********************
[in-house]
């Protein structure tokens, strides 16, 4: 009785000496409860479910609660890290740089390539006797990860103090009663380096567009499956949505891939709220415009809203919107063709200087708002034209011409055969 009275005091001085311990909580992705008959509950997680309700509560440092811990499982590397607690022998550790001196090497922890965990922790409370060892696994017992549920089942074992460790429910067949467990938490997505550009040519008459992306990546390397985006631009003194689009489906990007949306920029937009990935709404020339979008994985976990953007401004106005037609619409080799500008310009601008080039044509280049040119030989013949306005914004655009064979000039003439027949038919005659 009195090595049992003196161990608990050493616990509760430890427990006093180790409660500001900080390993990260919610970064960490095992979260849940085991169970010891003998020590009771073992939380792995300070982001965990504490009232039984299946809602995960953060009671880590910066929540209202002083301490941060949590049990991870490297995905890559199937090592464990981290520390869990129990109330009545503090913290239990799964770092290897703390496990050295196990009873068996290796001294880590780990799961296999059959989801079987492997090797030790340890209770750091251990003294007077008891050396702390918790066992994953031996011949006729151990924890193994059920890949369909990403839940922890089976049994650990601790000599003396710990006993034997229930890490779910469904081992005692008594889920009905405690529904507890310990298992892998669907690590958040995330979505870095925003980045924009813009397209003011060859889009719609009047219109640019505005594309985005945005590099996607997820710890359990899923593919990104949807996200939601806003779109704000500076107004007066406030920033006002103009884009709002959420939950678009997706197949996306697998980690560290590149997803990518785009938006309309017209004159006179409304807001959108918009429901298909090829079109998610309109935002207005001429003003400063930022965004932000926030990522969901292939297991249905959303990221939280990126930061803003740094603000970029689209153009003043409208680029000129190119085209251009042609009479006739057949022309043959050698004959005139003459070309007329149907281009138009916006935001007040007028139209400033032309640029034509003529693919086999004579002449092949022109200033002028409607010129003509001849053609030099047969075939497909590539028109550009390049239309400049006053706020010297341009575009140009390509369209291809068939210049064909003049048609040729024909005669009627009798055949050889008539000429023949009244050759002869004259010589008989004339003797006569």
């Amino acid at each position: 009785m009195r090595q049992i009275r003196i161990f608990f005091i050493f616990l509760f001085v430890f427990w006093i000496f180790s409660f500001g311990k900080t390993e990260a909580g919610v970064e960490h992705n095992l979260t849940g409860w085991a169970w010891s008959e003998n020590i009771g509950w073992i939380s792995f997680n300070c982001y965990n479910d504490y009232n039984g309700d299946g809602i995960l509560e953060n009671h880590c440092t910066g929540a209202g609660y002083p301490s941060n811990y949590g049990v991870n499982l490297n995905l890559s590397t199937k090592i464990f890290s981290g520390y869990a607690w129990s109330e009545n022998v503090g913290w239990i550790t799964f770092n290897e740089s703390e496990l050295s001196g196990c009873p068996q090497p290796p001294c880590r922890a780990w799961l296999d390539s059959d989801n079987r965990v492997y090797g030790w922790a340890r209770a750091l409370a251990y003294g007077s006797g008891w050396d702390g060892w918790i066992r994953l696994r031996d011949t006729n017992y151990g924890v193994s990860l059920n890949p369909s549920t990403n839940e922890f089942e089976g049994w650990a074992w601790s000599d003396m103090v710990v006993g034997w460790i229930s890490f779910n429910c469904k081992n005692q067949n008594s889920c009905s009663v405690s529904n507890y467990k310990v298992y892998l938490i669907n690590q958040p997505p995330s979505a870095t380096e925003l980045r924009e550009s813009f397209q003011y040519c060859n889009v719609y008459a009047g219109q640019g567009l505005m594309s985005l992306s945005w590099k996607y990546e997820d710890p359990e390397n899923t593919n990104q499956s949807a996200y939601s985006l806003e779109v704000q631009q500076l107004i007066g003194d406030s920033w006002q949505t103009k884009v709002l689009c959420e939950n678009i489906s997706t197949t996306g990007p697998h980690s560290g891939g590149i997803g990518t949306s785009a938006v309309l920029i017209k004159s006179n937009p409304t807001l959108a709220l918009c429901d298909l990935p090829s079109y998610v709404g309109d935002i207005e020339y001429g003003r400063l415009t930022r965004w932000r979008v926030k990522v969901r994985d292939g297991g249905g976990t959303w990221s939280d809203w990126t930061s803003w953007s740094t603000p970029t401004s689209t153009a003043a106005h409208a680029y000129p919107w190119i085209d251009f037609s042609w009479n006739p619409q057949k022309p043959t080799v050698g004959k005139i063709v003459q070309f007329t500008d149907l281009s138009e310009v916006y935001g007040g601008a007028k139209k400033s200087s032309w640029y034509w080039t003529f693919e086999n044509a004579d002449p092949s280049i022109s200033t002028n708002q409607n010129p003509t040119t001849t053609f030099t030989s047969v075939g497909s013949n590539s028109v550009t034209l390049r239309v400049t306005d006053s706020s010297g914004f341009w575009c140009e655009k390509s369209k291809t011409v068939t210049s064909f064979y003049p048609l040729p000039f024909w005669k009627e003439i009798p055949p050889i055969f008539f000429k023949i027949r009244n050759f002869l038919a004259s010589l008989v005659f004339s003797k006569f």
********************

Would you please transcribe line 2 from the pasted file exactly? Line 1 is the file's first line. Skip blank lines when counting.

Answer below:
């Protein structure tokens, strides 16, 4: 009785000496409860479910609660890290740089390539006797990860103090009663380096567009499956949505891939709220415009809203919107063709200087708002034209011409055969 009275005091001085311990909580992705008959509950997680309700509560440092811990499982590397607690022998550790001196090497922890965990922790409370060892696994017992549920089942074992460790429910067949467990938490997505550009040519008459992306990546390397985006631009003194689009489906990007949306920029937009990935709404020339979008994985976990953007401004106005037609619409080799500008310009601008080039044509280049040119030989013949306005914004655009064979000039003439027949038919005659 009195090595049992003196161990608990050493616990509760430890427990006093180790409660500001900080390993990260919610970064960490095992979260849940085991169970010891003998020590009771073992939380792995300070982001965990504490009232039984299946809602995960953060009671880590910066929540209202002083301490941060949590049990991870490297995905890559199937090592464990981290520390869990129990109330009545503090913290239990799964770092290897703390496990050295196990009873068996290796001294880590780990799961296999059959989801079987492997090797030790340890209770750091251990003294007077008891050396702390918790066992994953031996011949006729151990924890193994059920890949369909990403839940922890089976049994650990601790000599003396710990006993034997229930890490779910469904081992005692008594889920009905405690529904507890310990298992892998669907690590958040995330979505870095925003980045924009813009397209003011060859889009719609009047219109640019505005594309985005945005590099996607997820710890359990899923593919990104949807996200939601806003779109704000500076107004007066406030920033006002103009884009709002959420939950678009997706197949996306697998980690560290590149997803990518785009938006309309017209004159006179409304807001959108918009429901298909090829079109998610309109935002207005001429003003400063930022965004932000926030990522969901292939297991249905959303990221939280990126930061803003740094603000970029689209153009003043409208680029000129190119085209251009042609009479006739057949022309043959050698004959005139003459070309007329149907281009138009916006935001007040007028139209400033032309640029034509003529693919086999004579002449092949022109200033002028409607010129003509001849053609030099047969075939497909590539028109550009390049239309400049006053706020010297341009575009140009390509369209291809068939210049064909003049048609040729024909005669009627009798055949050889008539000429023949009244050759002869004259010589008989004339003797006569």